One of my favorite books that I’ve read last year is Genghis Khan and the Making of the Modern World by Jack Weatherford. The author did a great job researching and tracking the footsteps of Genghis Khan and his ruling descendants through Mongolia and outside Mongolia.
It was a pleasant experience to discover the complexity and depth of the Mongolian way of life through this book and to see beyond the image in the popular culture, the image of the horde with blood thirsty brute savages.
Conan’s words are supposedly attributed to Genghis Khan
I’m not going to write about that complexity in this post, I highly recommend reading the book and finding for yourself. The purpose of my post is to illustrate winning Mongolian strategies and tactics that have applicability not only on the battlefield but outside of it as well.
Throughout history it’s unity and discipline that usually made the difference between winning or losing. Break the unity of the enemy, seed chaos and you gain the upper hand over him even if he has superior numbers, divide et impera | divide and conquer are winning strategies and were used not only by the Romans but by other victors as well.
The Mongol’s success arose from their cohesion and discipline, bred over millennia as nomads working in small groups, and from their steadfast loyalty to their leader.
There is no honor in only trying, there is no second place, go for total victory and finish what you start:
The Mongols did not find honor in fighting; they found honor in winning. They had a single goal in every campaign—total victory. Toward this end, it did not matter what tactics were used against the enemy or how the battles were fought or avoided being fought. Winning by clever deception or cruel trickery was still winning and carried no stain on the bravery of the warriors, since there would be plenty of other occasions for showing prowess on the field. For the Mongol warrior, there was no such thing as individual honor in battle if the battle was lost. As Genghis Khan reportedly said, there is no good in anything until it is finished.
Use the element of surprise, vary your tactics, reward loyalty and punish treachery, create a few basic but unwavering principles that should become the “religion” of your group of people:
Genghis Khan recognized that warfare was not a sporting contest or a mere match between rivals; it was a total commitment of one people against another. Victory did not come to the one who played by the rules; it came to the one who made the rules and imposed them on his enemy. Triumph could not be partial. It was complete, total, and undeniable—or it was nothing. In battle, this meant the unbridled use of terror and surprise. In peace, it meant the steadfast adherence to a few basic but unwavering principles that created loyalty among the common people. Resistance would be met with death, loyalty with security.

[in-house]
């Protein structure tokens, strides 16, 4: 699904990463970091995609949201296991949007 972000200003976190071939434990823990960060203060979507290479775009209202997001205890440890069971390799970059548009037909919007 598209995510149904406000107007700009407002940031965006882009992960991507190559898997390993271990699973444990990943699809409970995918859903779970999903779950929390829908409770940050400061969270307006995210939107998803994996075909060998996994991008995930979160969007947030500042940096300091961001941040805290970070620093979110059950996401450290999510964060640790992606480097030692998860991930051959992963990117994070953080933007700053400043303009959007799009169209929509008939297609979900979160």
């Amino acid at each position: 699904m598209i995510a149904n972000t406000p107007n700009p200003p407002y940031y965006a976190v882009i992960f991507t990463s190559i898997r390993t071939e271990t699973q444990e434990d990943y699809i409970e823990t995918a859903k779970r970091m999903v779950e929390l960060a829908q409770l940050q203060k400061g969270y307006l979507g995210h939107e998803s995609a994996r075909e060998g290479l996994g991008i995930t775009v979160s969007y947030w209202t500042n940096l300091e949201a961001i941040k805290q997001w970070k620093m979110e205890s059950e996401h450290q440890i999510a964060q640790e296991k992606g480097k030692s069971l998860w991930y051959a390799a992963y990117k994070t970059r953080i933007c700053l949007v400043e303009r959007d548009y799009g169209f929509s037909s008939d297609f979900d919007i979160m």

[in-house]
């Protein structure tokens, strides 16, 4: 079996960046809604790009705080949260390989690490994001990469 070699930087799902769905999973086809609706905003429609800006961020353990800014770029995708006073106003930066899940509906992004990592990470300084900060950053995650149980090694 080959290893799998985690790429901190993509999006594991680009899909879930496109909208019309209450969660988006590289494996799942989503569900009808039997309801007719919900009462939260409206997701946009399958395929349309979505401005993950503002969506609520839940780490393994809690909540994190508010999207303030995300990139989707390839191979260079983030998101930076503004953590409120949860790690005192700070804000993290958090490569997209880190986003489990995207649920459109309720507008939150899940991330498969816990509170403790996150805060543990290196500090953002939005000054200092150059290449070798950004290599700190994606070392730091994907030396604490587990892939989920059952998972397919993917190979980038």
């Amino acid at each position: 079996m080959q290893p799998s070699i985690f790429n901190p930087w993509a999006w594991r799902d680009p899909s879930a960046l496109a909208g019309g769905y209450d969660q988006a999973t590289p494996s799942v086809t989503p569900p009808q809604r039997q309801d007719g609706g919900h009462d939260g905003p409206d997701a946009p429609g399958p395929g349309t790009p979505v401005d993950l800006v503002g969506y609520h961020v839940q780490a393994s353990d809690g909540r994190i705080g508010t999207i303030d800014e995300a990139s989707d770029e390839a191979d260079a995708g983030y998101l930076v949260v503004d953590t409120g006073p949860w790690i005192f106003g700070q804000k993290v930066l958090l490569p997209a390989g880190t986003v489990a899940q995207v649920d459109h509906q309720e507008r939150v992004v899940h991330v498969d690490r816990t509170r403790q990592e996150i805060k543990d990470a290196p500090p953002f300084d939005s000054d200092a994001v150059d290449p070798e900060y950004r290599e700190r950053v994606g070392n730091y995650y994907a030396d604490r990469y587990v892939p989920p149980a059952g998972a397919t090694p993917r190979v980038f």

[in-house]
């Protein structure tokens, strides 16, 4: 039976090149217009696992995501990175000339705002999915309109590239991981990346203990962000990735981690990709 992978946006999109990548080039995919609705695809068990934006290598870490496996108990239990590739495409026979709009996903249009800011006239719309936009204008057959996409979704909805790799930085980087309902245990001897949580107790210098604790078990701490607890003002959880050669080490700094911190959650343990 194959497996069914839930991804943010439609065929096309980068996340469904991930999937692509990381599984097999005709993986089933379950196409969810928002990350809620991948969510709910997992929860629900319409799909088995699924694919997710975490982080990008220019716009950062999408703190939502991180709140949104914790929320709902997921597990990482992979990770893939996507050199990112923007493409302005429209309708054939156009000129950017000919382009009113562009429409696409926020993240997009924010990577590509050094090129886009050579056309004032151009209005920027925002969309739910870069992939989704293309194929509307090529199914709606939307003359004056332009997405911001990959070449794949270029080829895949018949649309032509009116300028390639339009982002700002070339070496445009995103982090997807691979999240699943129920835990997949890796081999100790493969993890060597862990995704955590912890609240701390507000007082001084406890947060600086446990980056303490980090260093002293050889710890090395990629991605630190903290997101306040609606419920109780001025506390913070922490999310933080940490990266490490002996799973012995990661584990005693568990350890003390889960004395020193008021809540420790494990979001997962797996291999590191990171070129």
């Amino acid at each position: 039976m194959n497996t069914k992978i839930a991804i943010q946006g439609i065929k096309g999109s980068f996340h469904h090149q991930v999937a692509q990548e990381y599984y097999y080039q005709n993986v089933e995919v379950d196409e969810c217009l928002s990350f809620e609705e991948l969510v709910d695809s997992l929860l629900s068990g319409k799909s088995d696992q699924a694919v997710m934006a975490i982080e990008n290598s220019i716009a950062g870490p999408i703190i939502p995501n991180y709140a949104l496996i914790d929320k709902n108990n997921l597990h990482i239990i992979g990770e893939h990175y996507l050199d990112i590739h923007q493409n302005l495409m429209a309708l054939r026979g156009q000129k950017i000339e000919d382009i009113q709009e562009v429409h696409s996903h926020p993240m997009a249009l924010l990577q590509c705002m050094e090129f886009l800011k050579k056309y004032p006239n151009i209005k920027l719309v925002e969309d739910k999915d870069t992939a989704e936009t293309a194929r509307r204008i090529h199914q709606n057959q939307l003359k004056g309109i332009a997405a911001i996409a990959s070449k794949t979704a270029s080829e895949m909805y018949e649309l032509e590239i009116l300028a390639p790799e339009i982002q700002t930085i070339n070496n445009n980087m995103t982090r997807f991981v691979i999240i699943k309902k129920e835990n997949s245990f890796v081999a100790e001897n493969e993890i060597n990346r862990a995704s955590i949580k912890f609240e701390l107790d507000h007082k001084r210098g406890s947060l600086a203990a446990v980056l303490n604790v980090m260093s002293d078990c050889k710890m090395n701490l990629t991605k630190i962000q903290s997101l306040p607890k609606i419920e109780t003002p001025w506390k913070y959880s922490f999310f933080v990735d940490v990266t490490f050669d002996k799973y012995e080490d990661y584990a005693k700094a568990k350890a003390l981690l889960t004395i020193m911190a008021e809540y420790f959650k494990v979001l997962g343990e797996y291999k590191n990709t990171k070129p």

You are invincible until your last dying breath, never give up, keep hope alive, don’t think about death and failure, think positive and think about solutions not the problems.
On and off the battlefield, the Mongol warrior was forbidden to speak of death, injury, or defeat. Just to think of it might make it happen. Even mentioning the name of a fallen comrade or other dead warrior constituted a serious taboo. Every Mongol soldier had to live his life as a warrior with the assumption that he was immortal, that no one could defeat him or harm him, that nothing could kill him. At the last moment of life, when all had failed and no hope remained, the Mongol warrior was supposed to look upward and beckon his fate by calling out the name of the Eternal Blue Sky as his final earthly words.
We know now from neuroscience that each thought we have forms a unique neuronal network in our brains. The more we use that thought the stronger that network becomes and the stronger the connections between the neurons become and the more readily available that neural network becomes to your reasoning process. You are what you think. The limbic system is constantly searching for threats so it can trigger a fight or flight response to the first sign of threat. Don’t feed the limbic system with imaginary threats. You want to see solution not problems. The mind is great at creating imaginary threats, evolution favored individuals with this characteristic. However, the environment has changed, there are not that many potential imminent threats, there are not that many bushes left in the city that have a lion or a serpent lurking in them.
Don’t give in to hedonistic pursuits, once you start following them you start forgetting your focus and goals, you will be no better than a slave:
In keeping with his own sober manner and simple style of living, Genghis Khan warned them against the pursuit of a “colorful” life with material frivolities and wasteful pleasures. “It will be easy,” he explained, “to forget your vision and purpose once you have fine clothes, fast horses, and beautiful women.” In that case, “you will be no better than a slave, and you will surely lose everything.”
As seen, these are the characteristics that make a winning mentality. The Mongol success doesn’t consist only in prowess with the bow and arrow and prowess riding the horse, you also need wise leaders with a winner mentality to funnel collective skill into achieving goals:
“I am not afraid of an army of lions led by a sheep; I am afraid of an army of sheep led by a lion.” Alexander the Great.